It's a tactic that's been used before, to devastating effect, by a Chechen rebel leader named Doku Umarov (please see my posts regarding who he and his organization is). Last June, Umarov released a video that showed him in a forest, flanked by jihadi fighters. He called on Islamist militants to do everything in their power to wreck the Olympics, which he called "satanic dances on the bones of our ancestors." The Russians though are ready for this, with over 26 security personnel for every athlete.

For more than a decade, women have committed many of Russia's worst terror attacks, downing airliners, blowing up subway cars and killing people going to a rock concert.

One of the earliest attacks to draw attention to female terrorists was the 2002 mass hostage-taking at a Moscow theater by Chechen militants — 19 of the 41 attackers were women. The crisis ended with Russian forces pumping narcotic gas into the theater, killing all the attackers and at least 118 of the approximately 850 hostages. Police footage after the raid showed some of the women dead in theater seats with explosives attached to their bodies.

In 2003, two women blew themselves up at the entrance gate to a Moscow outdoor rock concert, killing 14 people.

In the first wave of a shocking series of attacks in 2004, two Russian airliners were brought down with bombs on the same night, killing a total of 79 people. Authorities said both of the bombers were women, and one had a brother who had disappeared in Chechnya.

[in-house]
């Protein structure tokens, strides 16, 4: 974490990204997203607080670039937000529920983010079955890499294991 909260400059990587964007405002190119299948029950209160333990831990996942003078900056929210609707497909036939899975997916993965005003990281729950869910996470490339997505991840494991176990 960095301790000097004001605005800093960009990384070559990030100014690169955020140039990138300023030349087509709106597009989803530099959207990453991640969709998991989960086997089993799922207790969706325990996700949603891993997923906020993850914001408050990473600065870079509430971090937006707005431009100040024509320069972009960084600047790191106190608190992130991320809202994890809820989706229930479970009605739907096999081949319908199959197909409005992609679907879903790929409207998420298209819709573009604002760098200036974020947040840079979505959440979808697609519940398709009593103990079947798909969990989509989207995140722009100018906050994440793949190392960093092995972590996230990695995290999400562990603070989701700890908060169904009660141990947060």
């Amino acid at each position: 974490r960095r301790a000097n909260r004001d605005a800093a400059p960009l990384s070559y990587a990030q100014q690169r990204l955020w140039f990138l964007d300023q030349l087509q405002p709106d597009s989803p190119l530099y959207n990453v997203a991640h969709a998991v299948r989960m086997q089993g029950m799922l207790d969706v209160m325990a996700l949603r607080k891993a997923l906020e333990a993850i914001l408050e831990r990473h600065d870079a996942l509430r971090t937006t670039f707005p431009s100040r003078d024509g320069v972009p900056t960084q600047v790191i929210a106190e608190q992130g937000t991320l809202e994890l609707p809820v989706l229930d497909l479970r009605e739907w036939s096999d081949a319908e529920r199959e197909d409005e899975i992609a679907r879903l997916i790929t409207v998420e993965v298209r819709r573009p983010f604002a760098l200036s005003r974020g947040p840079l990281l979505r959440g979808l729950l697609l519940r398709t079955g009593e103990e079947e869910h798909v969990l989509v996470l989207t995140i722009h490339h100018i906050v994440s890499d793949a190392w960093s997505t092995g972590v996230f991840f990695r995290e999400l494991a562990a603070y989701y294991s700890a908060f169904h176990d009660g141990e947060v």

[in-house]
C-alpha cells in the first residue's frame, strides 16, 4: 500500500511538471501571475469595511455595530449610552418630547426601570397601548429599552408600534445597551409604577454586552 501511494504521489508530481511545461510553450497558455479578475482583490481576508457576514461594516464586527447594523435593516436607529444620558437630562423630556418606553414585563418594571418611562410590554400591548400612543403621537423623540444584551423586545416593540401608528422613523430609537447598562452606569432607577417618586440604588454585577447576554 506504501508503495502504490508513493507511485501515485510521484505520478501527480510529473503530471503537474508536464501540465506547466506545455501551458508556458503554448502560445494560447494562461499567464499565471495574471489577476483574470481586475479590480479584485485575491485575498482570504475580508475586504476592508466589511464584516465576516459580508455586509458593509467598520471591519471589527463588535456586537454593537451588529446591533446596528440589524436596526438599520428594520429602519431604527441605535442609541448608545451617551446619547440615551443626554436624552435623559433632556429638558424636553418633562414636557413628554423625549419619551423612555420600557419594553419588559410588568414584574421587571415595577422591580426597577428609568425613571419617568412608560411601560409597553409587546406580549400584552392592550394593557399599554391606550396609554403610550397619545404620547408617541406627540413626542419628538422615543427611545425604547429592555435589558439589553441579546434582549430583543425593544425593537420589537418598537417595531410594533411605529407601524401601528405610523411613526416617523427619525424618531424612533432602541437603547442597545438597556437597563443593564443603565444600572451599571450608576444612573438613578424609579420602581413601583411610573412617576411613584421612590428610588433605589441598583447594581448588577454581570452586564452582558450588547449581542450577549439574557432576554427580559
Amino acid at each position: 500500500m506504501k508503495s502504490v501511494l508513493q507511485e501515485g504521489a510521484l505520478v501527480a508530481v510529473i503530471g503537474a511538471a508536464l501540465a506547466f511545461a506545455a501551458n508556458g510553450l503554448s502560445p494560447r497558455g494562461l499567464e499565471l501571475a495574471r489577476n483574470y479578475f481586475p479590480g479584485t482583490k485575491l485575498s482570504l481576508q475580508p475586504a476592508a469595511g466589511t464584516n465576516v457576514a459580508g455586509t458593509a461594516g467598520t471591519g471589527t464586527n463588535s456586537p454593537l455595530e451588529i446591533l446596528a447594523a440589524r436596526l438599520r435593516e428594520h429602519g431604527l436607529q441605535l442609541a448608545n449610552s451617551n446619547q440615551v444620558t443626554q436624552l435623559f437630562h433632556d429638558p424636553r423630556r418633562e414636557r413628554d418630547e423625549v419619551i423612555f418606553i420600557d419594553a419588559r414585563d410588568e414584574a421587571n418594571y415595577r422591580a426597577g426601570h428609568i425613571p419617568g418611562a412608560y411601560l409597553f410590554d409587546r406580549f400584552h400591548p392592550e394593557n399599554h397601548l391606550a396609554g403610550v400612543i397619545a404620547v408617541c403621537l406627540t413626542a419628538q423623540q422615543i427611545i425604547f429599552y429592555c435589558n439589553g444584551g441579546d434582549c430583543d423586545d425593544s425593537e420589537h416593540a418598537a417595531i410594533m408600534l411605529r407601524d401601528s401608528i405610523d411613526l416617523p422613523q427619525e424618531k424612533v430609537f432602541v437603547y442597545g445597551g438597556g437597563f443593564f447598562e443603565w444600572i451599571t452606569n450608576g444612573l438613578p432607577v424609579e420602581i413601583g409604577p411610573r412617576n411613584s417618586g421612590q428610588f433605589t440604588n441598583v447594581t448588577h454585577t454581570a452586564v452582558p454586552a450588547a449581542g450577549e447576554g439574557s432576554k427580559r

A week later, a female suicide bomber blew herself up outside a Moscow subway station, killing 10 people. The sister was one of two females among a group that seized some 1,100 hostages the next day at a school in the town of Beslan. Russian forces besieged the school and at least 380 people were killed.

In 2010, twin blasts on the Moscow subway that killed at least 40 people in one day were blamed on women suicide bombers. (She has a 4-inch scar on her left cheek that reportedly came from Russian troops.) Last October, a suicide bomber married to an Islamic militant killed six people on a bus in the southern city of Volgograd, just a few hundred miles (kilometers) from Sochi. Her husband died in a clash with Russian forces a month later.

Police are also circulating posters showing a hijab-clad woman who is identified as Ruzana Ibragimova,22, also known as Salima, said to be the widow of an Islamic militant killed by Russian security forces last year. She has reportedly vowed to take revenge for her husband's death by becoming a "shakhid," or martyr – which, in Russia, has often meant strapping on a suicide vest and killing civilians.  According to the semi-official, Salima was recently spotted on a street in downtown Sochi, and police are now urgently combing the city's hotels for any sign of her.

As the world's attention falls on Sochi for the Winter Olympics, so will the Islamists's goals of disrupting and bringing to the world's stage their extremists beliefs. The faster we find these black widows and eliminate them as a threat, the faster we can move towards a better world.